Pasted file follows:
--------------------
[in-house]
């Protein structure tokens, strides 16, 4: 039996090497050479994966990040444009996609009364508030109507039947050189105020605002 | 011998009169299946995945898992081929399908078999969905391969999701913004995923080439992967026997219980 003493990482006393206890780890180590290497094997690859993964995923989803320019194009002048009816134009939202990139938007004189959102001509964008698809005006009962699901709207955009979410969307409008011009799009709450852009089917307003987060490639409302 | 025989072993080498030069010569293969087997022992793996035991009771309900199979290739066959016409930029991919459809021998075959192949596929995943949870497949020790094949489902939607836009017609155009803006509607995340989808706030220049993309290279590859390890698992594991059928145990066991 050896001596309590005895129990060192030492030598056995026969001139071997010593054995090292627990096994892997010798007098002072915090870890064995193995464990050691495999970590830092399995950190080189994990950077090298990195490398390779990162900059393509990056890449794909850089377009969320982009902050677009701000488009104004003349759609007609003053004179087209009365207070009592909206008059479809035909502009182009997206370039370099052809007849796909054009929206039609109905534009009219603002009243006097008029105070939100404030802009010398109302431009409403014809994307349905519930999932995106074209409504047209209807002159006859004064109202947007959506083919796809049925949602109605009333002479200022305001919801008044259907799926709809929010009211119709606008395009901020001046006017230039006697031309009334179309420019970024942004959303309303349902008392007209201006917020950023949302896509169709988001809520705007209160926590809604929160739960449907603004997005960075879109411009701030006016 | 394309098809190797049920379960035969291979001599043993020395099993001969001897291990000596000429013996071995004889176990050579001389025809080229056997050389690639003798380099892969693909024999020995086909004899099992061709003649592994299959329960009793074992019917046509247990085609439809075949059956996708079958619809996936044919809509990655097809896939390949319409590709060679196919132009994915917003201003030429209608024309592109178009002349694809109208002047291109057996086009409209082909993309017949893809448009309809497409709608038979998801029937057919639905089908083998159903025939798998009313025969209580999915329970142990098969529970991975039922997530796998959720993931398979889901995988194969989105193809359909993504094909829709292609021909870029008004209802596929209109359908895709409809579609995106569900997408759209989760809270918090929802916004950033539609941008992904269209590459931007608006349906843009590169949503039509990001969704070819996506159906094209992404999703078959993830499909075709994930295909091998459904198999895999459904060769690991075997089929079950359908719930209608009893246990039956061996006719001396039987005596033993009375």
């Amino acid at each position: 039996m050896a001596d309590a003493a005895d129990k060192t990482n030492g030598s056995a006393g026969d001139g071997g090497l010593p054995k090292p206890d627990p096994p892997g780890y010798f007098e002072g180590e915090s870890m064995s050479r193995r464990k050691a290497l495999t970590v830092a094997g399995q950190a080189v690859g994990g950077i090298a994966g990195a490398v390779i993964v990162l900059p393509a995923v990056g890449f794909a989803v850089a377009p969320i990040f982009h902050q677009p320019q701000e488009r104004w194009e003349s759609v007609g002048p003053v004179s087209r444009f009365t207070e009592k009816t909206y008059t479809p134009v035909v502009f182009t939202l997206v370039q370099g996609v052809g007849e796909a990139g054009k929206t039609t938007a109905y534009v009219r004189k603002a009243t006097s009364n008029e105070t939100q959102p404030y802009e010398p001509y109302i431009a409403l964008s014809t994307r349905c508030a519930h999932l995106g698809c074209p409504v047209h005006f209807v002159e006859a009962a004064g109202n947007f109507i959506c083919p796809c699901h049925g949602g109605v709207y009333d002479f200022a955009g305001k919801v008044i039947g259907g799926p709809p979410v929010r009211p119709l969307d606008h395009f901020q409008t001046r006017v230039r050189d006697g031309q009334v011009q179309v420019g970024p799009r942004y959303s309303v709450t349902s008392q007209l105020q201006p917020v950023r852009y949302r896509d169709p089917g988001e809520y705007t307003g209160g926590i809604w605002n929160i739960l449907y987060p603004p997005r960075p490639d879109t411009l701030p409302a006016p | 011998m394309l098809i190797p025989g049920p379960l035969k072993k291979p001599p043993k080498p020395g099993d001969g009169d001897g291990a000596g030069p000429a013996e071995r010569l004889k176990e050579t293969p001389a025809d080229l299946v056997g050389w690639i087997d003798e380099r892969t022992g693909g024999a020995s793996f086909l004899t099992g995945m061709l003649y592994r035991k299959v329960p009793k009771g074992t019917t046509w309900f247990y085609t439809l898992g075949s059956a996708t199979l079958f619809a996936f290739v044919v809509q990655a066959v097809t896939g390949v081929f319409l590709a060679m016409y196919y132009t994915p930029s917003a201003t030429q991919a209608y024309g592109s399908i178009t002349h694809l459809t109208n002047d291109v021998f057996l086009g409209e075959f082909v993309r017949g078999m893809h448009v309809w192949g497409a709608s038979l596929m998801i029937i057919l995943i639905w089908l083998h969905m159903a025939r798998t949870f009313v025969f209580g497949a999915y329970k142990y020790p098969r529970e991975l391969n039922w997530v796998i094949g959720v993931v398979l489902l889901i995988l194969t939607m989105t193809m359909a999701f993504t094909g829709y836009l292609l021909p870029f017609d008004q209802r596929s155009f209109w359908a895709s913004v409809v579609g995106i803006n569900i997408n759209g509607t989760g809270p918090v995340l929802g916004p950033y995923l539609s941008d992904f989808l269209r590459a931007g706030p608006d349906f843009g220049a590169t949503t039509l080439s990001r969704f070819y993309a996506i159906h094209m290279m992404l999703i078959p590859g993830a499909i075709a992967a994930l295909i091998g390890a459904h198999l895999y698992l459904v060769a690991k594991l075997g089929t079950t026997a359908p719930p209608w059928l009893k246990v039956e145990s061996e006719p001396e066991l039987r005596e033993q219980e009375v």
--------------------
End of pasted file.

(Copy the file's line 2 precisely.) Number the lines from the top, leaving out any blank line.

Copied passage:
């Protein structure tokens, strides 16, 4: 039996090497050479994966990040444009996609009364508030109507039947050189105020605002 | 011998009169299946995945898992081929399908078999969905391969999701913004995923080439992967026997219980 003493990482006393206890780890180590290497094997690859993964995923989803320019194009002048009816134009939202990139938007004189959102001509964008698809005006009962699901709207955009979410969307409008011009799009709450852009089917307003987060490639409302 | 025989072993080498030069010569293969087997022992793996035991009771309900199979290739066959016409930029991919459809021998075959192949596929995943949870497949020790094949489902939607836009017609155009803006509607995340989808706030220049993309290279590859390890698992594991059928145990066991 050896001596309590005895129990060192030492030598056995026969001139071997010593054995090292627990096994892997010798007098002072915090870890064995193995464990050691495999970590830092399995950190080189994990950077090298990195490398390779990162900059393509990056890449794909850089377009969320982009902050677009701000488009104004003349759609007609003053004179087209009365207070009592909206008059479809035909502009182009997206370039370099052809007849796909054009929206039609109905534009009219603002009243006097008029105070939100404030802009010398109302431009409403014809994307349905519930999932995106074209409504047209209807002159006859004064109202947007959506083919796809049925949602109605009333002479200022305001919801008044259907799926709809929010009211119709606008395009901020001046006017230039006697031309009334179309420019970024942004959303309303349902008392007209201006917020950023949302896509169709988001809520705007209160926590809604929160739960449907603004997005960075879109411009701030006016 | 394309098809190797049920379960035969291979001599043993020395099993001969001897291990000596000429013996071995004889176990050579001389025809080229056997050389690639003798380099892969693909024999020995086909004899099992061709003649592994299959329960009793074992019917046509247990085609439809075949059956996708079958619809996936044919809509990655097809896939390949319409590709060679196919132009994915917003201003030429209608024309592109178009002349694809109208002047291109057996086009409209082909993309017949893809448009309809497409709608038979998801029937057919639905089908083998159903025939798998009313025969209580999915329970142990098969529970991975039922997530796998959720993931398979889901995988194969989105193809359909993504094909829709292609021909870029008004209802596929209109359908895709409809579609995106569900997408759209989760809270918090929802916004950033539609941008992904269209590459931007608006349906843009590169949503039509990001969704070819996506159906094209992404999703078959993830499909075709994930295909091998459904198999895999459904060769690991075997089929079950359908719930209608009893246990039956061996006719001396039987005596033993009375």